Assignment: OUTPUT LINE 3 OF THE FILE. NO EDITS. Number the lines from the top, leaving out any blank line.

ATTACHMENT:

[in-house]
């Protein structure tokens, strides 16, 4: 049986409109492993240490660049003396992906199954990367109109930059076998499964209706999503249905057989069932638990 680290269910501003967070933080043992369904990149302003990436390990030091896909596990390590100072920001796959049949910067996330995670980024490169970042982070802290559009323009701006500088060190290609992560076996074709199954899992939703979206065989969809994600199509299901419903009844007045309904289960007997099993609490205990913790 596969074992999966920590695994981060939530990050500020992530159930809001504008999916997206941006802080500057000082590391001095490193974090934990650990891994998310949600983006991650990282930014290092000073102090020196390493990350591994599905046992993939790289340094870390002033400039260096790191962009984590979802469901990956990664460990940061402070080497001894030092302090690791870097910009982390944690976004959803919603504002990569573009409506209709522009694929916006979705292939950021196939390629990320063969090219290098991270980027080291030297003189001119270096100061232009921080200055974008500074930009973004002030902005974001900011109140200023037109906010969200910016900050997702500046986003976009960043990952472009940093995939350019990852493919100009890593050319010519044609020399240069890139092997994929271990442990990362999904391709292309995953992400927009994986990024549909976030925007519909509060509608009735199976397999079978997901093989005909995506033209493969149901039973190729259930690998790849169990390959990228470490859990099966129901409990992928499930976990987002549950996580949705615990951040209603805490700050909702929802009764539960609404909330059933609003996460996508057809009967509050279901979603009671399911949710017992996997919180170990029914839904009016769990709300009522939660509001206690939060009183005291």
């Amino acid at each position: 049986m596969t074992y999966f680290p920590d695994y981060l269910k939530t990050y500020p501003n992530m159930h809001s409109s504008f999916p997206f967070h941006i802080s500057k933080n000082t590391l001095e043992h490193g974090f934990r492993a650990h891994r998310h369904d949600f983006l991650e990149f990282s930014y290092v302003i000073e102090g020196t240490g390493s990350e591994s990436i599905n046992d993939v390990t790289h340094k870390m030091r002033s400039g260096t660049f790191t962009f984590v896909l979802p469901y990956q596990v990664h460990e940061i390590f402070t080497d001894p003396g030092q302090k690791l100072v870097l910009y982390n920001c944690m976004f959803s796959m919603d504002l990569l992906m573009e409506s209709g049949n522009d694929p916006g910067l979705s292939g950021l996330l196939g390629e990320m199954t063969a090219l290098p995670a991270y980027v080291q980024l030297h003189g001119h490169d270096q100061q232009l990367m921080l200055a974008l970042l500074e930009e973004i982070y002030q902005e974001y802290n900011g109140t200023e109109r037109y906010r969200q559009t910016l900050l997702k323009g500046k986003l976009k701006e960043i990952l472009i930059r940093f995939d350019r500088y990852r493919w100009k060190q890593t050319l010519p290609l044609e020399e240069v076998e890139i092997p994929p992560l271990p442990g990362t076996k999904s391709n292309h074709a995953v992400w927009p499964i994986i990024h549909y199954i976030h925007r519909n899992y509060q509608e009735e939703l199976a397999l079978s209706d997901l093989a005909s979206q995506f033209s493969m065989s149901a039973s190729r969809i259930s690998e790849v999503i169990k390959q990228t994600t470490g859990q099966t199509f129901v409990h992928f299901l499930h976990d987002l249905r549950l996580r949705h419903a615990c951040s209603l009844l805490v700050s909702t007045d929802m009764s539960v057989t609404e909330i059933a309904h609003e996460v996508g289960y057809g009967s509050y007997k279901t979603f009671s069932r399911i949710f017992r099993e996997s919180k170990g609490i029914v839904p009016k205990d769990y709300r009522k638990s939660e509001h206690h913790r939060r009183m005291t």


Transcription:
């Amino acid at each position: 049986m596969t074992y999966f680290p920590d695994y981060l269910k939530t990050y500020p501003n992530m159930h809001s409109s504008f999916p997206f967070h941006i802080s500057k933080n000082t590391l001095e043992h490193g974090f934990r492993a650990h891994r998310h369904d949600f983006l991650e990149f990282s930014y290092v302003i000073e102090g020196t240490g390493s990350e591994s990436i599905n046992d993939v390990t790289h340094k870390m030091r002033s400039g260096t660049f790191t962009f984590v896909l979802p469901y990956q596990v990664h460990e940061i390590f402070t080497d001894p003396g030092q302090k690791l100072v870097l910009y982390n920001c944690m976004f959803s796959m919603d504002l990569l992906m573009e409506s209709g049949n522009d694929p916006g910067l979705s292939g950021l996330l196939g390629e990320m199954t063969a090219l290098p995670a991270y980027v080291q980024l030297h003189g001119h490169d270096q100061q232009l990367m921080l200055a974008l970042l500074e930009e973004i982070y002030q902005e974001y802290n900011g109140t200023e109109r037109y906010r969200q559009t910016l900050l997702k323009g500046k986003l976009k701006e960043i990952l472009i930059r940093f995939d350019r500088y990852r493919w100009k060190q890593t050319l010519p290609l044609e020399e240069v076998e890139i092997p994929p992560l271990p442990g990362t076996k999904s391709n292309h074709a995953v992400w927009p499964i994986i990024h549909y199954i976030h925007r519909n899992y509060q509608e009735e939703l199976a397999l079978s209706d997901l093989a005909s979206q995506f033209s493969m065989s149901a039973s190729r969809i259930s690998e790849v999503i169990k390959q990228t994600t470490g859990q099966t199509f129901v409990h992928f299901l499930h976990d987002l249905r549950l996580r949705h419903a615990c951040s209603l009844l805490v700050s909702t007045d929802m009764s539960v057989t609404e909330i059933a309904h609003e996460v996508g289960y057809g009967s509050y007997k279901t979603f009671s069932r399911i949710f017992r099993e996997s919180k170990g609490i029914v839904p009016k205990d769990y709300r009522k638990s939660e509001h206690h913790r939060r009183m005291t």